Monday, December 5, 2022
Clear. High 47 degrees.
Our calendar has lots of local events! Click on the link or the lady in the upper righthand corner.
By Carol Tannenhauser
Anyone who has ever lived, worked, or studied under scaffolding for a long period of time knows how dreary it can be, and the joy that erupts when it finally comes down.
So it was last week at the landmarked Joan of Arc Junior High School building on West 93rd Street, between Amsterdam and Columbus, when the metal pipes, wooden planks, and white netting were removed after nearly nine years.
“There is an air of excitement flowing through the schoolyard and hallways now that the scaffolding is gone,” wrote Gui Stampur, a parent at the Manhattan School for Children (MSC), one of three schools that share the Joan of Arc building. “We have our schoolyard back, and [it] looks like a school again, not a construction site.”
Lynn Feng, another parent, was thrilled that all the construction equipment had left with the scaffolding. “The sun quite literally (and figuratively) is shining through!” she wrote to the Rag. “Walking to school on that first day without the sidewalk shed, my first grader pointed up and said, “Look, you can see the sky!””
On Thursday afternoon, WSR ran over to take a look. Like a freshly shaven face, the building appeared light and clean — and younger than its 81 years. Construction workers were removing the last bit of netting from the iron fence in front of the school, while one sprayed the stone, scrubbing away indiscernible marks. “We came in and saved it,” he said, proudly, indicating that the contracting company had to be changed midstream.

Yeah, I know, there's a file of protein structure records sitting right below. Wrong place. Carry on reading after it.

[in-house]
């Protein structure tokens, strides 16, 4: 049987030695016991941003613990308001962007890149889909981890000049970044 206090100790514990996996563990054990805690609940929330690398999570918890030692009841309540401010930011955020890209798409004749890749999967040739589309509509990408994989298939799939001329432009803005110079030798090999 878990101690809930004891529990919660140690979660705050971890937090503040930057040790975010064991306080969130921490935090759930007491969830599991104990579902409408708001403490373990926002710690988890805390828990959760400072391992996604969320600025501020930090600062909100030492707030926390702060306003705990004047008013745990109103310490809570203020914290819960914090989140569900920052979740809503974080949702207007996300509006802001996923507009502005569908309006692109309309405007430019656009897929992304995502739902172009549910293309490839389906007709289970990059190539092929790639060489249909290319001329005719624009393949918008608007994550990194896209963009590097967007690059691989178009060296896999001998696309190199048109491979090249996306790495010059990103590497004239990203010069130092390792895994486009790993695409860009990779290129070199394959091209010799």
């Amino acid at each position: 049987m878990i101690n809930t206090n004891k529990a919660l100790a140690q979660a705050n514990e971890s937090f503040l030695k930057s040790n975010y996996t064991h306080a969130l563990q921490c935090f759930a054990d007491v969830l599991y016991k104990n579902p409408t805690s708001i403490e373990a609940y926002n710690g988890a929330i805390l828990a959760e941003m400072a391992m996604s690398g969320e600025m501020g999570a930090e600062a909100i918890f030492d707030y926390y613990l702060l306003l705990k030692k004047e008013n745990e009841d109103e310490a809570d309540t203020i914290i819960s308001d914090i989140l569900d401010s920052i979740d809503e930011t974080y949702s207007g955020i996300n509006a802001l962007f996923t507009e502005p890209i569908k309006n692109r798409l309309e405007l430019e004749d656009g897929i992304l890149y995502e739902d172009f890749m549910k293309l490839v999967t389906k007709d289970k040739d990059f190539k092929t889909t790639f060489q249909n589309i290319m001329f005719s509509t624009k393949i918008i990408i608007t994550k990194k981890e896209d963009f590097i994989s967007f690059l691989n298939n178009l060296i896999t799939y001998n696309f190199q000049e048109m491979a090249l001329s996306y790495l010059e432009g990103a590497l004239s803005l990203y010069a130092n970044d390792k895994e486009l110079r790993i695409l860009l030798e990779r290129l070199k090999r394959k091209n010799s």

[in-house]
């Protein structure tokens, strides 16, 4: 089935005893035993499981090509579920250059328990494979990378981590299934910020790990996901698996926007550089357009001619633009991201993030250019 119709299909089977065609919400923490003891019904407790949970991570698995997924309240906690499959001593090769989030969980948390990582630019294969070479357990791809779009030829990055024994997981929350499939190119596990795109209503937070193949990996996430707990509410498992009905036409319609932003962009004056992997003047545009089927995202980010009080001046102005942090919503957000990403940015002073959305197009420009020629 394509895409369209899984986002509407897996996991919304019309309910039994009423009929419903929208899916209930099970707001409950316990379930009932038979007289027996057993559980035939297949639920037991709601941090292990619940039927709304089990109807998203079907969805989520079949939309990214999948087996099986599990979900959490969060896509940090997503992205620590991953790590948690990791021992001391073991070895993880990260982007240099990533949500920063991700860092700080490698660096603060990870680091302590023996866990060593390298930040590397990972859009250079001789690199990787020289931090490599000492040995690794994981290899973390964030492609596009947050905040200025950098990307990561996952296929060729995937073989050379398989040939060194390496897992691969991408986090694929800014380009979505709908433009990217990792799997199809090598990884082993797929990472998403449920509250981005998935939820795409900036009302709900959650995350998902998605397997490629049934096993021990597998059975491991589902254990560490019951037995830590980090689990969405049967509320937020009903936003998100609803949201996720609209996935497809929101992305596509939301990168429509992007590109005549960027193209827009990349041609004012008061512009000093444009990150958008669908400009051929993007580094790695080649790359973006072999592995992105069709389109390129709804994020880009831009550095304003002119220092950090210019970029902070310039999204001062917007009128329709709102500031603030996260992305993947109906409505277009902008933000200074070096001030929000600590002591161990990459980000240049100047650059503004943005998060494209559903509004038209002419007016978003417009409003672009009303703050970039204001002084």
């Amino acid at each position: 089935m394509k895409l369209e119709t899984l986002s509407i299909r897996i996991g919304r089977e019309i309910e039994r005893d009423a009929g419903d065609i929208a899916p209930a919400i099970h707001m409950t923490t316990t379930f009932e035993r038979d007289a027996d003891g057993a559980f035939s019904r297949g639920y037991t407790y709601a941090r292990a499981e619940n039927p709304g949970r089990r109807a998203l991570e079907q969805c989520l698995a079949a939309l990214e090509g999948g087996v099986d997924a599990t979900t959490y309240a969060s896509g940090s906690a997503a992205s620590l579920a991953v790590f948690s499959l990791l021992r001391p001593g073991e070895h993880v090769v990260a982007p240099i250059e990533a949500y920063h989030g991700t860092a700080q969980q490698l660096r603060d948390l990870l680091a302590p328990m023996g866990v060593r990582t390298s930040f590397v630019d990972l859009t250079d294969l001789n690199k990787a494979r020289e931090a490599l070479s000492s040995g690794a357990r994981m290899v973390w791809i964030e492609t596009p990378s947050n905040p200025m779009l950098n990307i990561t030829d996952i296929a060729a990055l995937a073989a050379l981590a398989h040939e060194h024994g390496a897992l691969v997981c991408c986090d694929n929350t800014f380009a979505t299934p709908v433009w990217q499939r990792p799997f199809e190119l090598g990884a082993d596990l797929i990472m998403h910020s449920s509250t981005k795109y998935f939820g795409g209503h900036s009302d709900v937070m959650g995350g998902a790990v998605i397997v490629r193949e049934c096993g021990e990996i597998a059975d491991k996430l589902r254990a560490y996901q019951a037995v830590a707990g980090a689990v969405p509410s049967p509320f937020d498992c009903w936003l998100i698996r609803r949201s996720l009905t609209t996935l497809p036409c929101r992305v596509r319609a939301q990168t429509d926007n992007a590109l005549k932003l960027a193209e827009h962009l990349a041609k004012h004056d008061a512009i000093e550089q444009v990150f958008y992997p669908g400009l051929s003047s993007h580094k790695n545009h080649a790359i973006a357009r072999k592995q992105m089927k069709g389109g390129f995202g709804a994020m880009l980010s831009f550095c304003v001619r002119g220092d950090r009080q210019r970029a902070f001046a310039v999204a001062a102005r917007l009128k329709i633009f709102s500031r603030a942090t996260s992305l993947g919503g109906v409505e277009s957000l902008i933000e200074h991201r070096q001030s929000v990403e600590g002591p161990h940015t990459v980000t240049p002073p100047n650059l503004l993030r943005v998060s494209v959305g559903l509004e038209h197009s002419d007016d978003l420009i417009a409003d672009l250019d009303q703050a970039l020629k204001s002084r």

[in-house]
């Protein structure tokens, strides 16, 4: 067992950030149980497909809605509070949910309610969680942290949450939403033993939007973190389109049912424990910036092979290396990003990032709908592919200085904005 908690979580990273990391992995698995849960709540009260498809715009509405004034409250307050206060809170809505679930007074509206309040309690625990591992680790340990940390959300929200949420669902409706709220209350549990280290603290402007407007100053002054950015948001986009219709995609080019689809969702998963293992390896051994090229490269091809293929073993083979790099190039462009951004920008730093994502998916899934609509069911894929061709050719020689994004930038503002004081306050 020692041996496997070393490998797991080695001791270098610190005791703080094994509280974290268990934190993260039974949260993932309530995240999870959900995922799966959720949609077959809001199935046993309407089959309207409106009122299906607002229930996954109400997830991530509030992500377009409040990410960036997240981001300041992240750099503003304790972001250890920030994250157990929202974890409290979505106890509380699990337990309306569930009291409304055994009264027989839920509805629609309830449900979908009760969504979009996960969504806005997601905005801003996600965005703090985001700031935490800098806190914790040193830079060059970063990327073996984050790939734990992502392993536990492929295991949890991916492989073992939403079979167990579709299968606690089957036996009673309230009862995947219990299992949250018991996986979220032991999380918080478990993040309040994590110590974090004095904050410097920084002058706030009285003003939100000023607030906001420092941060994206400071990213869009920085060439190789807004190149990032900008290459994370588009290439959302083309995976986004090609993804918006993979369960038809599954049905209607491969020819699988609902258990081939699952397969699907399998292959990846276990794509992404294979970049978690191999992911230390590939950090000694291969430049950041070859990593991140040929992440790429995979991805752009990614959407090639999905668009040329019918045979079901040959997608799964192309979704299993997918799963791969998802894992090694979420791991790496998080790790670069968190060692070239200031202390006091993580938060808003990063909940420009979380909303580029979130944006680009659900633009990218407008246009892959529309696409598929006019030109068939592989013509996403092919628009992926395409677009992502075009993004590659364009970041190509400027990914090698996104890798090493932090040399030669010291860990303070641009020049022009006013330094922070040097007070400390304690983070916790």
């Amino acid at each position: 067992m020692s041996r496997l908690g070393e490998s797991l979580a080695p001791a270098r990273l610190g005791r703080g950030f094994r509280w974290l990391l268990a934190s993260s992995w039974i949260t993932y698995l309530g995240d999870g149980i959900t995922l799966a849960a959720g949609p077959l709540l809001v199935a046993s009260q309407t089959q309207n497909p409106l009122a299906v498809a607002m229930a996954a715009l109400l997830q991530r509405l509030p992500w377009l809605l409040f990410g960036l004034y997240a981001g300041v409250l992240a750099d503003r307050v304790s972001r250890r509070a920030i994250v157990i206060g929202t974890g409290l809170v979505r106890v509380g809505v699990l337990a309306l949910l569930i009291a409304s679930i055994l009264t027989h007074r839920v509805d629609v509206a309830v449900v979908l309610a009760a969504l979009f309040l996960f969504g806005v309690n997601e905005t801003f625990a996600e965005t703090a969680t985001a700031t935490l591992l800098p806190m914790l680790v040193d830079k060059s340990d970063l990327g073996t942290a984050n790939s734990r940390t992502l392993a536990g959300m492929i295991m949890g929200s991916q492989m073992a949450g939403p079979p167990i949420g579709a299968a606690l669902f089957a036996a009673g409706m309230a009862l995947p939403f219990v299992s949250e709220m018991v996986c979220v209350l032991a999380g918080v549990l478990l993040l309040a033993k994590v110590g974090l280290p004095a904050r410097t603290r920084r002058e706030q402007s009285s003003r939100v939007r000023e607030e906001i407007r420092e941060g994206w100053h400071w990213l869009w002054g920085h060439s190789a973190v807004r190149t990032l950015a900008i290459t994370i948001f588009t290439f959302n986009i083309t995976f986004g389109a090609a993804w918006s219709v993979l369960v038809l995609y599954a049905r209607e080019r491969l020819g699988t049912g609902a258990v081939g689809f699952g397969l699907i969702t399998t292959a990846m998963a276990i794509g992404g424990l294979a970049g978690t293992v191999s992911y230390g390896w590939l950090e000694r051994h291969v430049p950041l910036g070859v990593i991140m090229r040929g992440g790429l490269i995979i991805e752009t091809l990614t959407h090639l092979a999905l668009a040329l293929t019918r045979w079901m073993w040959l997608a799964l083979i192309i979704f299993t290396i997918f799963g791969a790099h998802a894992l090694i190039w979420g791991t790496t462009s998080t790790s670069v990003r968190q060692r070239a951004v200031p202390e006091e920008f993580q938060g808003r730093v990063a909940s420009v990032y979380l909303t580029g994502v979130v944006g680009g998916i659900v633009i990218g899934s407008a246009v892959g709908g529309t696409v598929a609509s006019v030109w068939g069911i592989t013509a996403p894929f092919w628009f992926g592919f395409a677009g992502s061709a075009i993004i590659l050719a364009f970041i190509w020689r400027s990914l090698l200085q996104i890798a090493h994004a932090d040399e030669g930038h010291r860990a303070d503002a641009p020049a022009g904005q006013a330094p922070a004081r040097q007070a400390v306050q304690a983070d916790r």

The construction project to repair Joan of Arc’s “aging and leaky roof” was first announced in May 2014, and was expected to last three years. Why the scaffolding remained up for nine years is a long-running saga. Work expanded to include city-mandated repairs to the building facade. A city-hired contractor had to be replaced because of unsatisfactory work. The pandemic and supply chain issues caused further delays, according to the School Construction Authority, the city agency in charge of the work. Frustrated parents petitioned the agency to speed up its work schedule. They complained to media and Community Board 7, demanded more city transparency about the seemingly never-ending project. And then one day, it was finally done. Said parent Feng: “It’s amazing to see what an architectural gem was hiding behind all those layers of scaffolding and SCA mismanagement.”
Some of the parents are now embarking on a new project. “It is time for us to build an inclusive playground that meets the needs of all children at Joan of Arc,” Stampur concluded. “If you are reading this and want to join the effort to build an inclusive playground akin to the Bloomingdale Playground at 104th Street and Amsterdam, please reach out to email@example.com.”
The scaffolding was also recently removed from the Broadway side of the Ansonia, between W. 73rd and W. 74th Streets.
“Hallelujah!” exulted Peggy Taylor, a resident. “Let there be light!”